A Peterson Field Guide to Warblers of North America

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All 60 North American species are described in detail, from field marks and vocalizations to mating habits and preferred habitats; 32 color paintings use the unique Peterson Identification System to show clearly the marks that distinguish one bird from another - in confusing fall as well as colorful spring plumages; 141 color photographs accompany the species descriptions; 60 color maps show where each species can be seen at different times of the year and 13 drawings depict parts of warblers and bird behaviors.

 

able of Contents:

List of Plates x
Introduction 1 The Natural History of Warblers 5 How to Identify Warblers 31 How to Use This Book 34 Plates 43 species accounts Family Peucedramidae Genus Peucedramus Olive Warbler 109 Family Parulidae Genus Vermivora Bachman s Warbler 117 Blue-winged Warbler 125 Golden-winged Warbler 133 Tennessee Warbler 145 Orange-crowned Warbler 154 Nashville Warbler 166 Virginia s Warbler 174 Colima Warbler 180 Lucy s Warbler 185 Genus Parula Crescent-chested Warbler 190 Northern Parula 195 Tropical Parula 204 Genus Dendroica Yellow Warbler 210 Chestnut-sided Warbler 232 Magnolia Warbler 240 Cape May Warbler 248 Black-throated Blue Warbler 257 Yellow-rumped Warbler 267 Black-throated Gray Warbler 282 Golden-cheeked Warbler 291 Black-throated Green Warbler 298 Townsend s Warbler 307 Hermit Warbler 316 Yellow-throated Warbler 325 Grace s Warbler 334 Pine Warbler 340 Kirtland s Warbler 349 Prairie Warbler 356 Palm Warbler 366 Bay-breasted Warbler 375 Blackpoll Warbler 383 Blackburnian Warbler 392 Cerulean Warbler 401 Genus Mniotilta Black-and-white Warbler 411 Genus Setophaga American Redstart 418 Genus Protonotaria Prothonotary Warbler 427 Genus Helmitheros Worm-eating Warbler 435 Genus Limnothlypis Swainson s Warbler 442 Genus Seiurus Ovenbird 448 Northern Waterthrush 457 Louisiana Waterthrush 468 Genus Oporornis Kentucky Warbler 475 Connecticut Warbler 484 Mourning Warbler 493 MacGillivray s Warbler 502 Genus Geothlypis Common Yellowthroat 512 Belding s Yellowthroat 525 Bahama Yellowthroat 529 Gray-crowned Yellowthroat 535 Genus Wilsonia Hooded Warbler 541 Wilson s Warbler 549 Canada Warbler 560 Genus Cardellina Red-faced Warbler 568 Genus Myioborus Painted Redstart 573 Slate-throated Redstart 579 Genus Euthlypis Fan-tailed Warbler 584 Genus Basileuterus Golden-crowned Warbler 589 Rufous-capped Warbler 593 Genus Icteria Yellow-breasted Chat 598
Acknowledgments 611 Glossary 618 Bibliography 623 References 626 Index 654
"The Peterson Field Guides series has added another weapon to its considerable arsenal of bird-identification guidebooks: a field guide devoted solely to the warblers of North America. Warblers, those small, sprightly, colorful songbirds that move north through the continent for the breeding season, have always delighted and simultaneously frustrated birders around the country. This field guide won't cure any cases of "warbler neck"--a condition brought on by extensive peering into the treetops--but it will help you to better decide just which species has your craned-neck attention. With color plates (including the "Peterson System" of arrows indicating important field marks), photographs, distribution maps, and textual information on species description, habitat, behavior, song, plumage variations, and migration patterns, this is an essential resource for birders." Amazon.com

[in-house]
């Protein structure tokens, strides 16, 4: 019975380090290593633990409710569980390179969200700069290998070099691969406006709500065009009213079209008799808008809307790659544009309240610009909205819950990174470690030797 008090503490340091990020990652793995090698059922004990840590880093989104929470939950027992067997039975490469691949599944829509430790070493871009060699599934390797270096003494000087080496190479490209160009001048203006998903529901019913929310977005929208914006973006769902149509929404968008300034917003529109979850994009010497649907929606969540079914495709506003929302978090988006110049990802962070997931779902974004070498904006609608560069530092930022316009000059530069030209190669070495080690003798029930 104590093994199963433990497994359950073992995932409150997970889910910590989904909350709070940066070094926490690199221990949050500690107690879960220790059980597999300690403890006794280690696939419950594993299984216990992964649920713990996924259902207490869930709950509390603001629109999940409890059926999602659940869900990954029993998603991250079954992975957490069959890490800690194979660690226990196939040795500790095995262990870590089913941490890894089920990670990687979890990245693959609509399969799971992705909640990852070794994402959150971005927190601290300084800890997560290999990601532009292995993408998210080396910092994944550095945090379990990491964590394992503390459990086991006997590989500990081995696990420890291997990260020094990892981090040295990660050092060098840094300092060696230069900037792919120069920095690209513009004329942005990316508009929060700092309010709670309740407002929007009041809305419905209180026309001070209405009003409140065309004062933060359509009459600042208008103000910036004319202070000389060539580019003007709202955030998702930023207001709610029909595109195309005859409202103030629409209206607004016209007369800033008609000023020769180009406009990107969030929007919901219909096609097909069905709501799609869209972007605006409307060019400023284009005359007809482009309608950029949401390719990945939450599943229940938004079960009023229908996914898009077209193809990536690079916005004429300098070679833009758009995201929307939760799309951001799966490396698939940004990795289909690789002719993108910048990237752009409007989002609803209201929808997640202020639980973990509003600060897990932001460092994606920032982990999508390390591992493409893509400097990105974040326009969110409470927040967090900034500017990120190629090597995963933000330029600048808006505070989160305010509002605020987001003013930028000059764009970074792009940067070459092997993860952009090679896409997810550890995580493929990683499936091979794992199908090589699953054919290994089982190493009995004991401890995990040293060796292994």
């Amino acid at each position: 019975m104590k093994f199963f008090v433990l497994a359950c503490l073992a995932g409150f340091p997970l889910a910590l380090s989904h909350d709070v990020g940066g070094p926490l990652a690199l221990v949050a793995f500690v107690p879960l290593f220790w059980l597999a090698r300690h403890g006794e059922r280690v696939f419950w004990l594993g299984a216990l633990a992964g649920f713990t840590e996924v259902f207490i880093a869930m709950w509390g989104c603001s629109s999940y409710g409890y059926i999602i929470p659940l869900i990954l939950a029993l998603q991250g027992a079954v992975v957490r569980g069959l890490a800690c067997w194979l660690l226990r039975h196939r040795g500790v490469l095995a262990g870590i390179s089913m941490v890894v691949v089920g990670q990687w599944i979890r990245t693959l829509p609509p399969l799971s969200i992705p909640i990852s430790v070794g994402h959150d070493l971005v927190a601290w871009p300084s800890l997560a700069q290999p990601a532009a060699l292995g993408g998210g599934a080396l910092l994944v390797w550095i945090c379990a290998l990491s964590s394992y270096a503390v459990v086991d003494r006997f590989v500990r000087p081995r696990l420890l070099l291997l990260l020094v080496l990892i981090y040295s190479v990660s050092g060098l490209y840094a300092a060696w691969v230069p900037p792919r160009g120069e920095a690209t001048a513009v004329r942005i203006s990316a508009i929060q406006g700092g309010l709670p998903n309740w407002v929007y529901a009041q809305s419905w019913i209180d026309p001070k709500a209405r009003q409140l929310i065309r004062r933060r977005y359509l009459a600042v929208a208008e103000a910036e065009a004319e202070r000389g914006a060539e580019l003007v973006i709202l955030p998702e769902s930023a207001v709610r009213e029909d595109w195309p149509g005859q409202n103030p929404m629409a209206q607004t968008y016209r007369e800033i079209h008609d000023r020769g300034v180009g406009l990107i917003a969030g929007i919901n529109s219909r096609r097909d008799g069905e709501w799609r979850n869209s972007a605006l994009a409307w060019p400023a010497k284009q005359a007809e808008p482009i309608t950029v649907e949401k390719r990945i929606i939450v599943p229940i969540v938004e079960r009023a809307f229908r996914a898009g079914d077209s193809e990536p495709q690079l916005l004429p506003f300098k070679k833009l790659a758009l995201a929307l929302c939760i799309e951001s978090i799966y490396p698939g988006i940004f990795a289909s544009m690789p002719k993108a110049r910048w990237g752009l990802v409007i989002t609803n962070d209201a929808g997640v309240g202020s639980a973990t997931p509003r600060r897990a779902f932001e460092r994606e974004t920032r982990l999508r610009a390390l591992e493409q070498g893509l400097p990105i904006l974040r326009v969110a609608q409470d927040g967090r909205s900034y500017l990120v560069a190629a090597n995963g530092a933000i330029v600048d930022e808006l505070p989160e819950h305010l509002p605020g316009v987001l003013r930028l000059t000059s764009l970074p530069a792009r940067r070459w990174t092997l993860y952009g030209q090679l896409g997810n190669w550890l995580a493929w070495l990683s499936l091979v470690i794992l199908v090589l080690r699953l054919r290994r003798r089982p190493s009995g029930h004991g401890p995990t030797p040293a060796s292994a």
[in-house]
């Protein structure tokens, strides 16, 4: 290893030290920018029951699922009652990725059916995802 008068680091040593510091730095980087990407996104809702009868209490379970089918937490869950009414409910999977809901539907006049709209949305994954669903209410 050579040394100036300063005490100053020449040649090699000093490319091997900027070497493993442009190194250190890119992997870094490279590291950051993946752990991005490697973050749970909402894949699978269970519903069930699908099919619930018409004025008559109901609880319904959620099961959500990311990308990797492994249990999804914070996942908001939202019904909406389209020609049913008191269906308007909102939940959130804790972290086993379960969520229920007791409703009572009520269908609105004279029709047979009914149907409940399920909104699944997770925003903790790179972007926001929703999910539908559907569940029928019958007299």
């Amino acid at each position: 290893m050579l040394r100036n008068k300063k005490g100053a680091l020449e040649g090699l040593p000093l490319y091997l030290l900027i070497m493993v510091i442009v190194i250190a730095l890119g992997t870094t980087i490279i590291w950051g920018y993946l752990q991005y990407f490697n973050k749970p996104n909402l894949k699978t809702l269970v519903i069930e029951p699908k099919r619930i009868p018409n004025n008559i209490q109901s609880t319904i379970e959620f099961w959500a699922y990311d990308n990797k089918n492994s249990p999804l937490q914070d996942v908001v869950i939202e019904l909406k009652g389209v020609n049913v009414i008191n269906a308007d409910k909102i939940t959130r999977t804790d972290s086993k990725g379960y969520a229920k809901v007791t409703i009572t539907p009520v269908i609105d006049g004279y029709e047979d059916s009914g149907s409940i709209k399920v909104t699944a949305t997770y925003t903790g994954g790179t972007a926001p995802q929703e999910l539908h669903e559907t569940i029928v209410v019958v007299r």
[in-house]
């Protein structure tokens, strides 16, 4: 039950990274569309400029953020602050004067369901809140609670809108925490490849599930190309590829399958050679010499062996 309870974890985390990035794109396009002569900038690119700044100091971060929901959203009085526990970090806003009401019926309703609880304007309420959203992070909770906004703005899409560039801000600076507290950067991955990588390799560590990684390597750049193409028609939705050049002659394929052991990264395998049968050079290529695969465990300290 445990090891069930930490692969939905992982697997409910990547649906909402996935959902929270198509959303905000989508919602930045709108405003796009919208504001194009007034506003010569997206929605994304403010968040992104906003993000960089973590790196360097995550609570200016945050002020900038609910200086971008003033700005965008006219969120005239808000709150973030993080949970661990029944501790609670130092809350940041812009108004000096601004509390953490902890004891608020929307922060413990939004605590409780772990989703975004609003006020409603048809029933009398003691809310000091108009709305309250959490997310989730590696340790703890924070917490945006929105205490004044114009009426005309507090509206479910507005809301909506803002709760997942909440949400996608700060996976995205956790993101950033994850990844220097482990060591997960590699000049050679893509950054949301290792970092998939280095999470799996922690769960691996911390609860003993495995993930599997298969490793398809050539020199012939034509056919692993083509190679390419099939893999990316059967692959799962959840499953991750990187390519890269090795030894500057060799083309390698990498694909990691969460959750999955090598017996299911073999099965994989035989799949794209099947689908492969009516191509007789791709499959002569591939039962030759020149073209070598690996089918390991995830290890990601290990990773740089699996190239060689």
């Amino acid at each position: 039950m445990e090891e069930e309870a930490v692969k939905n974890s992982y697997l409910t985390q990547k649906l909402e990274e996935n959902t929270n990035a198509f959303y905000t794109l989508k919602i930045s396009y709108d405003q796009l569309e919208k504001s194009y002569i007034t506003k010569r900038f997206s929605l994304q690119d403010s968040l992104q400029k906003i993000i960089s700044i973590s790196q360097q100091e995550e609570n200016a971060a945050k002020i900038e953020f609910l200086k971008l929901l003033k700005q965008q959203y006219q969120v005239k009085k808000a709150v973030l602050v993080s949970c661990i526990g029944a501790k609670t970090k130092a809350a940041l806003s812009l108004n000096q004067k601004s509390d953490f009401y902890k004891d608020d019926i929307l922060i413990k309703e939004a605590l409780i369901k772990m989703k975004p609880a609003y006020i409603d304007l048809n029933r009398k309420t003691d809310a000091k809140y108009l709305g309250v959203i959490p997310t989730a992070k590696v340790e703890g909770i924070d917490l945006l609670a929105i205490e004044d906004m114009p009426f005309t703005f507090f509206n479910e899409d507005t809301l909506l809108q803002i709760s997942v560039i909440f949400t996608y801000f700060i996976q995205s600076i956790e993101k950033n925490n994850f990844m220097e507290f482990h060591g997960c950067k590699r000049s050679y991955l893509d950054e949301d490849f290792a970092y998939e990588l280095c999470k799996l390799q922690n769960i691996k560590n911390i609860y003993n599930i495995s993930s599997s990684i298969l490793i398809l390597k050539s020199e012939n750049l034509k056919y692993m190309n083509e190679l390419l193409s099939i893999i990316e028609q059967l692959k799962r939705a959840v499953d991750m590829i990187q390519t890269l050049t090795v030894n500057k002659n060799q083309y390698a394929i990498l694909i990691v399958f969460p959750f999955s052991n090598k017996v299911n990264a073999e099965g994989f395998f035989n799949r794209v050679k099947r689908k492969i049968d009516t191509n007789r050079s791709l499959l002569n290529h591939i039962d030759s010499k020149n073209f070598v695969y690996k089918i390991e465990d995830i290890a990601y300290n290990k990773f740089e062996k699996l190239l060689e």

Excerpts:
BLUE-WINGED WARBLERpl. 2
Vermivora pinus
4.75 in. (12 cm). This inhabitant of successional habitats in eastern
North America has dramatically expanded its range to the north and
northeast in the 1900s. Although the Blue-winged is very different in
plumage pattern from the more northerly-breeding Golden-winged
Warbler, these two species are closely related and frequently
hybridize in the shifting zone where their ranges come into contact.
Hybrids are discussed under Golden-winged Warbler (p. 133). The Blue-
winged Warbler has a long, sharp bill and a bold, dark line through
the eye in all plumages, along with white undertail coverts that
contrast with the yellow underparts. The blue-gray wings with whitish
wing bars and mostly extensive white in the outer three pairs of tail
feathers are distinctive among warblers with plain olive upperparts
and unmarked yellow underparts.
Description
Generally green above and yellow on the crown and underparts,
becoming white on the undertail coverts; all plumages show a dark
line through the eye and pale (usually whitish) wing bars. Age and
sex differences are slight; there is little seasonal change in
plumage.
The Blue-winged is a medium-sized warbler with a moderately long tail
and a rather long and sharply pointed bill; there is a strong
seasonal change in bill color.

Houghton Mifflin

1.67" H x 7.29" L x 4.57" W

672 pages

paperback